The nation of Ghana declared itself independent from Great Britain on March 6, 1957. To honor the 60th anniversary of Ghana’s decision to become an independent nation, a celebratory dinner was hosted on March 6 by Stephen Appiah-Padi, a native Ghanaian and the University’s director of the Office of Global & Off-campus Education since 2009.
In addition to commemorating this iconic moment in Ghanaian history, the dinner also celebrated the University’s recent collaboration with the country to promote a study abroad program, which ran for the first time last spring. The program was organized by Appiah-Padi and led by Associate Professor of Economics Nina Banks.
The program will run again next spring and will be directed by Associate Professor of Anthropology Michelle Johnson and Associate Professor of Sociology & Anthropology Edmund Searles. For last year’s program and for the upcoming spring trip, the University partnered with the University of Cape Coast, which is located 150 kilometers from the capital city of Accra.
Johnson will teach a class at the University of Cape Coast next spring titled “Ancestors and Androids: African Religions in a Global Era.” The intersection of culture, religion, and globalization in Africa will be the primary focus of the course.
Searles will be teaching his own class titled “Cultural and Environmental Change in Africa.” This course will use anthropology and environmental studies to understand and propose solutions to key resource challenges facing Africans today. These courses will be open to both University and Cape Coast students next spring.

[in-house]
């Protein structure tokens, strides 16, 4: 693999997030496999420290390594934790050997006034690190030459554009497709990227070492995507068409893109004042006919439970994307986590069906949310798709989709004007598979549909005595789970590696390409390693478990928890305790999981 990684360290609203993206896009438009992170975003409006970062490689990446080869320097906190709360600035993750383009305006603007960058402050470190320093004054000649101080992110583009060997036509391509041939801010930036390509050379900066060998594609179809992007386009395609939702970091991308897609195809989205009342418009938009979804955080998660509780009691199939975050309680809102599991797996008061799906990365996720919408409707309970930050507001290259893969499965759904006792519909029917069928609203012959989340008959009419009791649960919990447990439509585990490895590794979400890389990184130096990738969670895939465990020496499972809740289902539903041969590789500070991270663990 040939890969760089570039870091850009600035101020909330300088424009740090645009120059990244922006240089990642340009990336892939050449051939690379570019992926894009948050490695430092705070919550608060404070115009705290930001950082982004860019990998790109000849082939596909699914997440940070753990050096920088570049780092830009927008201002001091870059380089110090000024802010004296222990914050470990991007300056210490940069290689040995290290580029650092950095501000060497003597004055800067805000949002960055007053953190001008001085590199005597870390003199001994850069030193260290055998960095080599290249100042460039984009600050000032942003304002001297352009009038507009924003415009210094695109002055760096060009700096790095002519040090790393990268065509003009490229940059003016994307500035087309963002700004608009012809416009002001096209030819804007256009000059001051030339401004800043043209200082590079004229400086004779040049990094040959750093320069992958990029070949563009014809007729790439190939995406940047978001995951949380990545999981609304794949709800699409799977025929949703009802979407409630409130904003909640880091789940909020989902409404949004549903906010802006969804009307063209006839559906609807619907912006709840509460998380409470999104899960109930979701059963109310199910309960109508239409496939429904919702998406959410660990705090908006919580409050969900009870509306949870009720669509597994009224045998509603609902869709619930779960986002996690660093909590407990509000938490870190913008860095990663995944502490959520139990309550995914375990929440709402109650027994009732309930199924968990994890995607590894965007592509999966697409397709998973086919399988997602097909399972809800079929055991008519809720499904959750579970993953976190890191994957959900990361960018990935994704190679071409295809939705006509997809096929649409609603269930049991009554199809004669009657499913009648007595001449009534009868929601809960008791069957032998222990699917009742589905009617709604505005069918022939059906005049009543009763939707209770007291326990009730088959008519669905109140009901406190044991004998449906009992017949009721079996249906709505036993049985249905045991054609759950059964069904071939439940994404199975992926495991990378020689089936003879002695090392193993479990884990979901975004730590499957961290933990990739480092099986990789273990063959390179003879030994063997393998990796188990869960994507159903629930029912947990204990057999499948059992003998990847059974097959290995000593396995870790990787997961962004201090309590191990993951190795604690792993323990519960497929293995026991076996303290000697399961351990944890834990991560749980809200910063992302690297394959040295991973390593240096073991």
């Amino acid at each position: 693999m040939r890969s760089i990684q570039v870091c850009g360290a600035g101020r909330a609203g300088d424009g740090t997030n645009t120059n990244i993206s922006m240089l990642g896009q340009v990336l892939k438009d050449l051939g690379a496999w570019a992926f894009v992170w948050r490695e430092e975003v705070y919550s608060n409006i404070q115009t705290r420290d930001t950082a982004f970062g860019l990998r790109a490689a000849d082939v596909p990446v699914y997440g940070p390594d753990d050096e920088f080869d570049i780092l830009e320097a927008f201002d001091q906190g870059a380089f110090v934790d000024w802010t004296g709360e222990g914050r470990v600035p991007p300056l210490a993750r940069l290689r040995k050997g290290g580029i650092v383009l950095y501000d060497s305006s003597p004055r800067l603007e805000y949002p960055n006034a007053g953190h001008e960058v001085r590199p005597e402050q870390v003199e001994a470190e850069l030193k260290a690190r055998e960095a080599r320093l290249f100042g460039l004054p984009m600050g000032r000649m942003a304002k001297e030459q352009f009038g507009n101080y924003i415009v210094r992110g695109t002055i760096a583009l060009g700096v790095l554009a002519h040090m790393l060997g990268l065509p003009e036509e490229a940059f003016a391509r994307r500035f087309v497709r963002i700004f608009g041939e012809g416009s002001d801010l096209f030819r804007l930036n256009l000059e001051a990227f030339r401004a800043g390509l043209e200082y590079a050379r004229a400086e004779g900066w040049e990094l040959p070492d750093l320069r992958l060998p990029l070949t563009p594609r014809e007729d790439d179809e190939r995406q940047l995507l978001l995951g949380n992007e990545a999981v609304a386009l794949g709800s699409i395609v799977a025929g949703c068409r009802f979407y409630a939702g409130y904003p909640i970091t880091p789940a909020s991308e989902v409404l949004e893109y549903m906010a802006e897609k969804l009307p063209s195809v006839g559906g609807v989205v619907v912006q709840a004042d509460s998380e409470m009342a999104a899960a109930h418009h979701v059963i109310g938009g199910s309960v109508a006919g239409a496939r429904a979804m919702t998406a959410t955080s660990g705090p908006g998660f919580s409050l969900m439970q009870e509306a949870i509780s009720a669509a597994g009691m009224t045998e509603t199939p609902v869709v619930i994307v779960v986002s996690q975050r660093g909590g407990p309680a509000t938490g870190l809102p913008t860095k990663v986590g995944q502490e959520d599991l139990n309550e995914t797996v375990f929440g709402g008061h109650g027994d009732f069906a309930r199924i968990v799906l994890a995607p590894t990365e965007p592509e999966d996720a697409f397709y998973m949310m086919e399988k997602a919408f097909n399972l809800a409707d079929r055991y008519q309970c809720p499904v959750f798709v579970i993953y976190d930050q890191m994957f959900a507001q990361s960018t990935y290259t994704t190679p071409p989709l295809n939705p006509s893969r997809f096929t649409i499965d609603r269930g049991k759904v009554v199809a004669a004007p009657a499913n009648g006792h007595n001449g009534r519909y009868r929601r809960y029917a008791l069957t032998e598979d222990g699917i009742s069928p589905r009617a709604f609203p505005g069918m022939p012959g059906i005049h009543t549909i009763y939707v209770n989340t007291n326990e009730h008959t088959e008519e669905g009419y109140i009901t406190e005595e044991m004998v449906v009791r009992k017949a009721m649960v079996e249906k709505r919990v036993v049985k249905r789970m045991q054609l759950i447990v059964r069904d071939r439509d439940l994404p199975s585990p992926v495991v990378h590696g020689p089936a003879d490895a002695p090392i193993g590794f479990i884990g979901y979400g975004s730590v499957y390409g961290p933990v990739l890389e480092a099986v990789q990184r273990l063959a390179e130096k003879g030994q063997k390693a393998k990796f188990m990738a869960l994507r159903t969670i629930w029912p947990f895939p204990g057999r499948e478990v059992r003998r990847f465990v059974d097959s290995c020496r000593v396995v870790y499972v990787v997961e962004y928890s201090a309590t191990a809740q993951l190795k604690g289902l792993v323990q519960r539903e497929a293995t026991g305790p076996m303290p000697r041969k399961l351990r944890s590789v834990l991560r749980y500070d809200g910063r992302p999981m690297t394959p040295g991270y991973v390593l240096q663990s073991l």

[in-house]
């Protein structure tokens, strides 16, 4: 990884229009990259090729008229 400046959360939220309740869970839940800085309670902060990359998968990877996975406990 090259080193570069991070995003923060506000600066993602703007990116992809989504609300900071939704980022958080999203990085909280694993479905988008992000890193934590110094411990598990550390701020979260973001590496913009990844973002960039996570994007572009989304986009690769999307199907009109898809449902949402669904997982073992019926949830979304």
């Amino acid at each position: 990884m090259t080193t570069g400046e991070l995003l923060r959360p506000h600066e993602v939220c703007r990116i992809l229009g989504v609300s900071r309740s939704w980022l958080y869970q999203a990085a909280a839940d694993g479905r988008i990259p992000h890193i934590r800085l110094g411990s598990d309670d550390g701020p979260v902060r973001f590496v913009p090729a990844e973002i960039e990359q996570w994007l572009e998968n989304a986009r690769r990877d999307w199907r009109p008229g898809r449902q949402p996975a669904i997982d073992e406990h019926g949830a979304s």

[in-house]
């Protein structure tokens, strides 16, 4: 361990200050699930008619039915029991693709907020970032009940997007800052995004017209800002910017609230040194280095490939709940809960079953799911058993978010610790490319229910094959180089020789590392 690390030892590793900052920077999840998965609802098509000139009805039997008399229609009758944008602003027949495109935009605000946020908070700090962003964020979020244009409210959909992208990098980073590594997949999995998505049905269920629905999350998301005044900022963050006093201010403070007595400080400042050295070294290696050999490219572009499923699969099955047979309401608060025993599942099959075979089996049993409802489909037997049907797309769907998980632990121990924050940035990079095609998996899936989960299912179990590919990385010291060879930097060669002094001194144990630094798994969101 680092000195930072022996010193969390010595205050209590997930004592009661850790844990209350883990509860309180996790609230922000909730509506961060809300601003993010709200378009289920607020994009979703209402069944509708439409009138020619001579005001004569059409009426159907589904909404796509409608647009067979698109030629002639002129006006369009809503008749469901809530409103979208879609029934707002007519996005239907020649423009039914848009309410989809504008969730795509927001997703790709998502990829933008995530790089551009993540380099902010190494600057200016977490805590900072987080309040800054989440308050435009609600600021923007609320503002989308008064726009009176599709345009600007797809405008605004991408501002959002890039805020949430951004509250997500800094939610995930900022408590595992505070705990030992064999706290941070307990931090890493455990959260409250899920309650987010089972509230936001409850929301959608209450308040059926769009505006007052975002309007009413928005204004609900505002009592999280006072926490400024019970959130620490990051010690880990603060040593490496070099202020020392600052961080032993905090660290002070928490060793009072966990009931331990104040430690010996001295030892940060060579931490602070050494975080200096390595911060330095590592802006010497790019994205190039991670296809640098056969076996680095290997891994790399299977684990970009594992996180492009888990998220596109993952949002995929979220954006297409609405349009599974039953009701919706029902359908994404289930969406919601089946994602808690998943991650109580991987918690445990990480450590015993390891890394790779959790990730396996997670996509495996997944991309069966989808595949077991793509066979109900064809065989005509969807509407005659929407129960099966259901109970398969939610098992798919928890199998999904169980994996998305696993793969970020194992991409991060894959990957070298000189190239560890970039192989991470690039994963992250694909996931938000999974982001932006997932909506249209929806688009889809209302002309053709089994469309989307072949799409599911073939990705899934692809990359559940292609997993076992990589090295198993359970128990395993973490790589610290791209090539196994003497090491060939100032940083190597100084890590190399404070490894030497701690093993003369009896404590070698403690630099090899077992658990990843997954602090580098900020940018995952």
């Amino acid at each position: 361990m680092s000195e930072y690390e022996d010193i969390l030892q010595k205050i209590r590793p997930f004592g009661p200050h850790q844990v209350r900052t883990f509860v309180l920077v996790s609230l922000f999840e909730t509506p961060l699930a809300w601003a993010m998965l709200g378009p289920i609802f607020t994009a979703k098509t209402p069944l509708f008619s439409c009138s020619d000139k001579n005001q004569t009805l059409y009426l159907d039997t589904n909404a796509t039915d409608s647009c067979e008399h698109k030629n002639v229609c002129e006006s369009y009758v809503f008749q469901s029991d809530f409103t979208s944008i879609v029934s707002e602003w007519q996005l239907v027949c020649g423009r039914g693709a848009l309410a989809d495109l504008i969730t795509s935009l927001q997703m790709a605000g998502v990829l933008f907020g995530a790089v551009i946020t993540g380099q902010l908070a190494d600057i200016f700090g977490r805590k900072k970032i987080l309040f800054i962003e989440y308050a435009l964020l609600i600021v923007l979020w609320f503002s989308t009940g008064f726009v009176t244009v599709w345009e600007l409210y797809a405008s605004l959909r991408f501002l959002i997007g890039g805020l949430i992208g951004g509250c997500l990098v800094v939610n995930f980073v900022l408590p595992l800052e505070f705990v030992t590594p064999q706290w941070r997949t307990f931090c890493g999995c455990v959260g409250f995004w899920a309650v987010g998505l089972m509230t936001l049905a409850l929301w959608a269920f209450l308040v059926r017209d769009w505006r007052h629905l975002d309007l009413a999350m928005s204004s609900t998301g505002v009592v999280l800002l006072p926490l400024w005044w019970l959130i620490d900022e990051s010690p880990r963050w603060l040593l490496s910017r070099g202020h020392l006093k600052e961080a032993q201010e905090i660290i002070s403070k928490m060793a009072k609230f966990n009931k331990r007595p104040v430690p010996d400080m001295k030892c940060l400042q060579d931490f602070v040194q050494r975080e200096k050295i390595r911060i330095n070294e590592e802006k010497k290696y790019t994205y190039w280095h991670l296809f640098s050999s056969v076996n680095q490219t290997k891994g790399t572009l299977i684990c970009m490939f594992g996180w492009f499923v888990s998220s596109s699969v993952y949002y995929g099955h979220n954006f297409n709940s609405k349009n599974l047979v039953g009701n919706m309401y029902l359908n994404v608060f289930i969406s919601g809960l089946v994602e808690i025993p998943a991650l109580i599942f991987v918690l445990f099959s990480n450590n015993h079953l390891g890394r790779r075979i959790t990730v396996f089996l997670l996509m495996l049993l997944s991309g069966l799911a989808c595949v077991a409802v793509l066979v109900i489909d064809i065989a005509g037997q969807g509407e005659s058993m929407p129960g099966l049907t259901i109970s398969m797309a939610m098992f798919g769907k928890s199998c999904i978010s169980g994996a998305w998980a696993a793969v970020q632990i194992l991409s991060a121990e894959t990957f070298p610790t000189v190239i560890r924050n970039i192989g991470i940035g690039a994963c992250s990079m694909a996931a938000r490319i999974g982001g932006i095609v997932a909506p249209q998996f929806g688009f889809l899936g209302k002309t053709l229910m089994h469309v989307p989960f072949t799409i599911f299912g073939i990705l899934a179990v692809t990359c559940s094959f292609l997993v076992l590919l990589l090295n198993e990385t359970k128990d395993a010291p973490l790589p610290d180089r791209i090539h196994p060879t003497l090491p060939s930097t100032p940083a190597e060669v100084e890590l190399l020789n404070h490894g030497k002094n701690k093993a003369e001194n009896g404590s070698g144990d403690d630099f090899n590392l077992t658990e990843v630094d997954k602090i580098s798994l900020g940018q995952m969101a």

Jorden Sneed ’17, one of the 11 pioneers of the Bucknell in Ghana program, expressed her enthusiasm for the study abroad experience.
“If you want a totally different experience and the ability to challenge yourself, Ghana is for you. I don’t think I would be the person I am today if I didn’t go to Ghana,” Sneed said.
Mack Jones ’17, another student leader from last year’s journey, advises all students who are anxious about international travel to put their worries to rest.
“If the thing that’s keeping you back is that you’re scared, then you definitely should go,” Jones said.
At the dinner, traditional Ghanaian food was served to those in attendance, including plantains, fried chicken, and jollof rice.
“The dinner allowed members of the Bucknell community to come together to celebrate the country’s independence through reflections on its significance, through storytelling, and by enjoying traditional cuisine,” Banks said.
Banks explained how the dinner, which started as a passion project to commemorate a historic day in Ghanaian history, evolved to encapsulate the greater University community.
“Dr. Appiah-Padi has commemorated the event in his home for the past several years, but we wanted to have a larger venue in order to accommodate the many people who have traveled to Ghana or plan to do so through the incredible opportunity of study abroad,” Banks said.
Applications for next year’s Bucknell in Ghana program are due by Sept. 7. The students and faculty responsible for the dinner advised anyone interested in the program to contact the Office of Global & Off-campus Education for more information.